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I have just completed 20 years with Rentokil, the last 10 as a Branch Manager, and there's not much in the realm of damp and decay I have not encountered! I have always taken pride in delivering the finest customer service whilst providing value for money.
Manchester, fringed by the Cheshire Plain to the south and the Pennines to the north. A city of contrast, its buildings shows a variety of architectural styles, ranging from Victorian (where the widespread use of red brick characterises the city) to contemporary structures. Much of the architecture in the city harks back to its days as a global centre for the cotton trade. Just outside the immediate city centre a number of former cotton mills have been redeveloped into apartment buildings and office space. Manchester Town Hall, in Albert Square, was built in the Gothic revival style and is considered to be one of the most important Victorian buildings in England. The Green Building, opposite Oxford Road station, is a pioneering modern eco-friendly housing project, while One Angel Square (reputed to be one of the most sustainable large buildings in the world) incorporates passive solar gain for heat and uses rainwater harvesting and grey water recycling.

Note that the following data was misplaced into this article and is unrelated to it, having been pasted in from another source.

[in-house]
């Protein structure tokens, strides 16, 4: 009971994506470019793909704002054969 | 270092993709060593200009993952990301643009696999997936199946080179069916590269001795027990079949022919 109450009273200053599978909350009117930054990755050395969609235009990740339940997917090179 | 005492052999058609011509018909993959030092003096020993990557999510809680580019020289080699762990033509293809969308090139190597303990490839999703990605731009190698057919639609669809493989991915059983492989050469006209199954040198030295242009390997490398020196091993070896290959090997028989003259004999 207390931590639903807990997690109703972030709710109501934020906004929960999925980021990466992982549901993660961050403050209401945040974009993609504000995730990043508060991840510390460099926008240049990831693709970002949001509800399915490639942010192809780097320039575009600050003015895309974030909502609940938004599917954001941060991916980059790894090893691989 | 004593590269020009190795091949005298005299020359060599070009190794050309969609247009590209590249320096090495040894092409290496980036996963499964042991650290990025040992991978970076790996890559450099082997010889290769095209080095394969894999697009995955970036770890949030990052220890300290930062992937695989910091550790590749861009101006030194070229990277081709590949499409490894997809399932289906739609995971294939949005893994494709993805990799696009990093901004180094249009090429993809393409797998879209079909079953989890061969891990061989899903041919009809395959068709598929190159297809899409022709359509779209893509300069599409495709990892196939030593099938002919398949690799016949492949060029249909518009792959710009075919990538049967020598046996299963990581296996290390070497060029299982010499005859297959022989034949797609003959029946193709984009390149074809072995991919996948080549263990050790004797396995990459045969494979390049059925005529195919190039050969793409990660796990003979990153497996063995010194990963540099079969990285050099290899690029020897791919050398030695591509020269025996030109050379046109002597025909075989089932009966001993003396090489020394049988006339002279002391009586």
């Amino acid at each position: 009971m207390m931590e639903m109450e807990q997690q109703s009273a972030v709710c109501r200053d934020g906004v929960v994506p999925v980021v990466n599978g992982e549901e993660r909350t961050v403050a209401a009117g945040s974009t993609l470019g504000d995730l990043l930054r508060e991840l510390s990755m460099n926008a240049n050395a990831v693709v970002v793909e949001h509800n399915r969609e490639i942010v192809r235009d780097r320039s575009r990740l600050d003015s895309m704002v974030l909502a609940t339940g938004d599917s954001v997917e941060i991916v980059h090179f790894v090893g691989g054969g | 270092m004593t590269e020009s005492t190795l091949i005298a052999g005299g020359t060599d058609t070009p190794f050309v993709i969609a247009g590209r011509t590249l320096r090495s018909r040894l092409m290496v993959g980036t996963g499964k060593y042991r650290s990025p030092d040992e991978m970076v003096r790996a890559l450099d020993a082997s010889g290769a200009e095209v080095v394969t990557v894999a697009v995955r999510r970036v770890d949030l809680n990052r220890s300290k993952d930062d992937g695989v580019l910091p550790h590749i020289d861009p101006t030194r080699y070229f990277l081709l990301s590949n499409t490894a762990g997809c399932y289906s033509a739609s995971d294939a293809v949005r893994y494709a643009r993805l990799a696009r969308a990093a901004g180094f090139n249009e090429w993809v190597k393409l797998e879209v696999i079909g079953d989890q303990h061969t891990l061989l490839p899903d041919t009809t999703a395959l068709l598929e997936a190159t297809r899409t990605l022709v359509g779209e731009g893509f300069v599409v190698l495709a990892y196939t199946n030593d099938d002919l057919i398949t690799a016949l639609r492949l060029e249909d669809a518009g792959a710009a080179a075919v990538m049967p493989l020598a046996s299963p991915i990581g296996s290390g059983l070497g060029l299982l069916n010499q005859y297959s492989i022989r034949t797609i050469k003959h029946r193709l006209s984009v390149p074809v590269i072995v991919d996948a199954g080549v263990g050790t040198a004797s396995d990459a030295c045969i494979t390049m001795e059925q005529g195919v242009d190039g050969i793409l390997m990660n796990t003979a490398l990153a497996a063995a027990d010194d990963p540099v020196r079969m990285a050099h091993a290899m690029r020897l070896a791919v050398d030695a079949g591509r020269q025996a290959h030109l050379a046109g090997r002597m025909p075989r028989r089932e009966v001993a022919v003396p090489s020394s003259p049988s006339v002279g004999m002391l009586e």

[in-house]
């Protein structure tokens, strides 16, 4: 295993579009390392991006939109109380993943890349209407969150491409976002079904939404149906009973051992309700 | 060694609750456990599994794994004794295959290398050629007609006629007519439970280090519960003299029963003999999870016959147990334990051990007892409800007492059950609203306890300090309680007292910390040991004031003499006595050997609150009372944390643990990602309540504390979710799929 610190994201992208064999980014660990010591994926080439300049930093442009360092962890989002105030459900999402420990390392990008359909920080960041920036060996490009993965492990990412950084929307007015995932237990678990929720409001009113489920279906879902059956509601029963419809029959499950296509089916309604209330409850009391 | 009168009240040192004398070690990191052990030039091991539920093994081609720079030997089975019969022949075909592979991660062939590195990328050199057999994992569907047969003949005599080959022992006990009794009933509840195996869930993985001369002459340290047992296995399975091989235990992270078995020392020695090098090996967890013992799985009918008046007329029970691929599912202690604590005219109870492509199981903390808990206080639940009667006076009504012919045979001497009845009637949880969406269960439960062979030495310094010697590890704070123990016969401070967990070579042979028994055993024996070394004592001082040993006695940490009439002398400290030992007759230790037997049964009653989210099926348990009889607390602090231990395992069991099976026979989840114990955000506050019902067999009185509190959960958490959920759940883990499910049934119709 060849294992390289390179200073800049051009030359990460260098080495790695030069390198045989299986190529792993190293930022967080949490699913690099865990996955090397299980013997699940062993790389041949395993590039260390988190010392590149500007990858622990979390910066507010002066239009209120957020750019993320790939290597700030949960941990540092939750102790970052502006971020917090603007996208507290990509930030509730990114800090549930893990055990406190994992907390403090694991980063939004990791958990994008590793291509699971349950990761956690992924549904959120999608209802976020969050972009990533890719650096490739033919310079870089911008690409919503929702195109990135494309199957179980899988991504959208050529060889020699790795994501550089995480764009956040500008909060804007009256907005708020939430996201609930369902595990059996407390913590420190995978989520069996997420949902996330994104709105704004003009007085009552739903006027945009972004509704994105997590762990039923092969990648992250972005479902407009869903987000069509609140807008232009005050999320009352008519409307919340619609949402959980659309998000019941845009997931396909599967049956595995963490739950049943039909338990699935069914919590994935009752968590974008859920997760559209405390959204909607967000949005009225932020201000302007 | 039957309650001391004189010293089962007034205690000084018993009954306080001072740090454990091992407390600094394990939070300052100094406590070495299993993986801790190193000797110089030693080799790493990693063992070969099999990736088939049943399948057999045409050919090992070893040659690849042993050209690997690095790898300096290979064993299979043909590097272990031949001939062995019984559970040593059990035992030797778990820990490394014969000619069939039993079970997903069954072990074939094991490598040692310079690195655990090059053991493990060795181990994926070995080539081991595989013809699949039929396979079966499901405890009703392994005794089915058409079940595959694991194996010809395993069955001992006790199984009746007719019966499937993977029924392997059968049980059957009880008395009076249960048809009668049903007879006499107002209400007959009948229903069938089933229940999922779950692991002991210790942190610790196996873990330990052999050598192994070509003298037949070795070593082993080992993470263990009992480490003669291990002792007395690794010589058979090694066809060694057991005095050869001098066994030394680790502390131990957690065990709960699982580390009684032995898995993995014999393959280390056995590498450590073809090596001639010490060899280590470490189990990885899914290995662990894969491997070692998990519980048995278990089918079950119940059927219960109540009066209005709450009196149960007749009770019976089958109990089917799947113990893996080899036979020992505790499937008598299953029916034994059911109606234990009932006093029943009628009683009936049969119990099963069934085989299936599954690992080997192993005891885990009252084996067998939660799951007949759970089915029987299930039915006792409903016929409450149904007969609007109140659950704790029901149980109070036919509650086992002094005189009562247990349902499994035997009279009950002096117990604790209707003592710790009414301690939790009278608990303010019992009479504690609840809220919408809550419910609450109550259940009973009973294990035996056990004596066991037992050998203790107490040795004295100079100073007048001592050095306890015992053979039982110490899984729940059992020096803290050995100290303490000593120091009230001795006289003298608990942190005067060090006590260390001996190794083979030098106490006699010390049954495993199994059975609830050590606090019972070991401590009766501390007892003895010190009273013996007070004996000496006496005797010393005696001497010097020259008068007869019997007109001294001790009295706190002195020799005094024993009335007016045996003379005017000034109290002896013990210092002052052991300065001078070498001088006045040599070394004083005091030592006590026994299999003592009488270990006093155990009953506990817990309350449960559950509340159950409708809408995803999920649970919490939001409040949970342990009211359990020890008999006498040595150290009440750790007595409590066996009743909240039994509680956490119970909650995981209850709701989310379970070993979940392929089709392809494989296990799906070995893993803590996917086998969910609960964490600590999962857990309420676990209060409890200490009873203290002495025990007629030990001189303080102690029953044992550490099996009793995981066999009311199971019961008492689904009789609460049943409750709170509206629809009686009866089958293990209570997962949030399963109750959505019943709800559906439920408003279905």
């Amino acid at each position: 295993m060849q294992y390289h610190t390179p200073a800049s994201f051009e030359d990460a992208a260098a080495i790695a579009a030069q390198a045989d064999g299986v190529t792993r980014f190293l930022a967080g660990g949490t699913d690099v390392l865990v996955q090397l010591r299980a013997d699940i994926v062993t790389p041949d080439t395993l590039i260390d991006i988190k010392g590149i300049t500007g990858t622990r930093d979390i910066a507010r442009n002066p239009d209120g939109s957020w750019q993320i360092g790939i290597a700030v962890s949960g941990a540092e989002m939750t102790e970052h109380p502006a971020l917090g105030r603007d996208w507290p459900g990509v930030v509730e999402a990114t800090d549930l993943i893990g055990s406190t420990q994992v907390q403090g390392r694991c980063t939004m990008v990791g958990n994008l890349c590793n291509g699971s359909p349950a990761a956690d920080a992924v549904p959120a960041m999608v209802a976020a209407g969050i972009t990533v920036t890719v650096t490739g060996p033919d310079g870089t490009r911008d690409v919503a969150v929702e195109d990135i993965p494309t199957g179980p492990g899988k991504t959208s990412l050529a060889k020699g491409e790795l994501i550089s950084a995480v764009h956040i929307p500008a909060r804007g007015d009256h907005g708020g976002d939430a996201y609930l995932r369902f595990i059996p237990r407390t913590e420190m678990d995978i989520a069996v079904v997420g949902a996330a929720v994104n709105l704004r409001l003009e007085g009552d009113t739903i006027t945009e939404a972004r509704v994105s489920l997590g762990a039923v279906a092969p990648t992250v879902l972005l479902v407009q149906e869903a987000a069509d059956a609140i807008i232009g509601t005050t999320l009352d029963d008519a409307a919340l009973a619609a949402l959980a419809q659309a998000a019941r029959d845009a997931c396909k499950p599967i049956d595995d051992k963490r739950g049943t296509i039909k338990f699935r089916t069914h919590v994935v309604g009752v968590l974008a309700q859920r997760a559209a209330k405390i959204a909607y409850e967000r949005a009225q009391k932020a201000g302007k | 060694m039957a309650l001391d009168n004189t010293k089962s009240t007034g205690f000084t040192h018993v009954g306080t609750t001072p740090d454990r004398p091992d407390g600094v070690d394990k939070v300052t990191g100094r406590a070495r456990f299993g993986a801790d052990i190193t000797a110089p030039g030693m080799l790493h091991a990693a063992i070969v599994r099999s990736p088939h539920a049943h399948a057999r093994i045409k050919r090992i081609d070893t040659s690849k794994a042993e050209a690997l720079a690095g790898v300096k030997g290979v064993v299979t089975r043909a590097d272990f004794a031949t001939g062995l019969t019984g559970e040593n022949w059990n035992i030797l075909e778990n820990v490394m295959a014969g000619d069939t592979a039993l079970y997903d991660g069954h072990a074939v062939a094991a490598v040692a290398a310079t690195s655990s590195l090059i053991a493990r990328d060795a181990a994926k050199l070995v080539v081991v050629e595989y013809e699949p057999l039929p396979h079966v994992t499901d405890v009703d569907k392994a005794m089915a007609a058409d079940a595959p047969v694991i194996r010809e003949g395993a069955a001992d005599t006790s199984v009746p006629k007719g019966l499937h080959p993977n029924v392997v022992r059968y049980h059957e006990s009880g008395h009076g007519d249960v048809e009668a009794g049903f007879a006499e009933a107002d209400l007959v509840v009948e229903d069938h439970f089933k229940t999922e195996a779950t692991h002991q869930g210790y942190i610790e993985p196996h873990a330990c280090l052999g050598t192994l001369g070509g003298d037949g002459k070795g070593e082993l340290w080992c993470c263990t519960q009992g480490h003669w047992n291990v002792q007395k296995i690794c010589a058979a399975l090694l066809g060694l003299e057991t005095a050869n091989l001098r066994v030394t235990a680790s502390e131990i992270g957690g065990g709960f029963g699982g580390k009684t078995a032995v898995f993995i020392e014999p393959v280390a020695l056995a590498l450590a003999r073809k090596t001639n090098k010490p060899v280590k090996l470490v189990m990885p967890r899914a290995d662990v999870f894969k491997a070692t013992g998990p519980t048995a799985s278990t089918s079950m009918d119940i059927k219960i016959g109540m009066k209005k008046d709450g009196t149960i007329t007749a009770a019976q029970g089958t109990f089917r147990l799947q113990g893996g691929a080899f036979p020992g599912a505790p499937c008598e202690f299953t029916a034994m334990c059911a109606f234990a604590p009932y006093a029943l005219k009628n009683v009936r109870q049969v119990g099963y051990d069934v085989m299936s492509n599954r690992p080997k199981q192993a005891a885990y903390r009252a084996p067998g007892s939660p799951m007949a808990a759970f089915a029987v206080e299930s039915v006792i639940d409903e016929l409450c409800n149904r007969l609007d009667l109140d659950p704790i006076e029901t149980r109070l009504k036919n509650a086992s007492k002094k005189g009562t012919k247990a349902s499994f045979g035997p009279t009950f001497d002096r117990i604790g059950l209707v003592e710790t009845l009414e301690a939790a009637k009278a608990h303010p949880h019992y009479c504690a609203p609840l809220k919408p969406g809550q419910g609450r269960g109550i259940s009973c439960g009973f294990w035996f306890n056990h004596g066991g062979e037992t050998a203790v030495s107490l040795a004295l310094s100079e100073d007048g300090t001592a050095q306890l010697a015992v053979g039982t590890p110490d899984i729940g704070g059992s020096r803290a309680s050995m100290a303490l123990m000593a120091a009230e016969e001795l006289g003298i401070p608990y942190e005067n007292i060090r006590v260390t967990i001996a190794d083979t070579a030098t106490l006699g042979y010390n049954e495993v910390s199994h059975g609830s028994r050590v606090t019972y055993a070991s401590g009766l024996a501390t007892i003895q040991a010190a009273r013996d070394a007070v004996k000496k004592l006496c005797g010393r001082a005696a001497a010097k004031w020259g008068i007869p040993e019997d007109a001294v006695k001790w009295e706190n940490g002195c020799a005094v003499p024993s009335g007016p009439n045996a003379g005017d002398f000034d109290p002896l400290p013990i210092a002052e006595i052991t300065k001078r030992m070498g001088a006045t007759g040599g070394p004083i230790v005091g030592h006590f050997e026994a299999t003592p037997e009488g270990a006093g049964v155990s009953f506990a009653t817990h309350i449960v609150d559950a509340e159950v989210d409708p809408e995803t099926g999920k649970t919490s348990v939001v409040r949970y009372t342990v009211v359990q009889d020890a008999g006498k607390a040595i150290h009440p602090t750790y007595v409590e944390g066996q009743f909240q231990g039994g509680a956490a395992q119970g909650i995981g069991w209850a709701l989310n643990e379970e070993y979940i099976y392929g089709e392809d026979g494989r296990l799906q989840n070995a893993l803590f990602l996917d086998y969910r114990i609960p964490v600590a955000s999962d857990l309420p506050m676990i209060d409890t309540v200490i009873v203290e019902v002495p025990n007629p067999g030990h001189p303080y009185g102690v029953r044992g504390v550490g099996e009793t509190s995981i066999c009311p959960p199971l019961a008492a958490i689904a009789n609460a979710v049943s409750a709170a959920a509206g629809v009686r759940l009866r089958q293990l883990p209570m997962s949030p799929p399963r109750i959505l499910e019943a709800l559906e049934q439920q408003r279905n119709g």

Properties of any age, size or history can be exposed to the risks of damage from woodworm, rot and damp. These kinds of problems tend be more prevalent in older buildings, such as Victorian and early 20th Century properties or those that have been refurbished or repurposed over time. Unfortunately, the damage caused by these problems is not always immediately obvious.
The River Irwell runs through central Manchester, fed by the River Medlock - which notably flooded in 1872 washing away footbridges, sluice gates and much of Manchester City Cemetery as well as flooding homes in Ancoats up to their bedrooms. Today the area is more likely to suffer flood damage from surface water flooding (flash flooding after intensive rainfall) than river flood water. 2007, 2010 and 2013 all saw intense rain storms in which widespread surface flooding affected Wilmslow, Hale, Bramhall, Stockport, Cheadle Hulme, Bury and other areas of Greater Manchester. Months after flood waters have retreated, damp may no longer be visible. Yet moisture levels in some timbers within a property, can remain high enough (above about 20%) for dry rot to decay the wood.
Woodworm is the every-day name for hungry larvae of wood-boring beetles. Adults lay eggs in cracks in wood and the larvae (woodworm) burrow deep into it and feed, making a maze of tunnels over several years. They will happily eat away at wooden floors, furniture and timbers and if left untreated, can seriously weakens wooden beams in a property which can lead to structural failure of the timbers.
Spotting the early signs of woodworm is important; allowing a qualified surveyor to complete a woodworm survey assessing the extent of any problem, the type of woodworm involved and recommending the most effective, targeted treatment to eliminate the pest before it can spread any further through the property.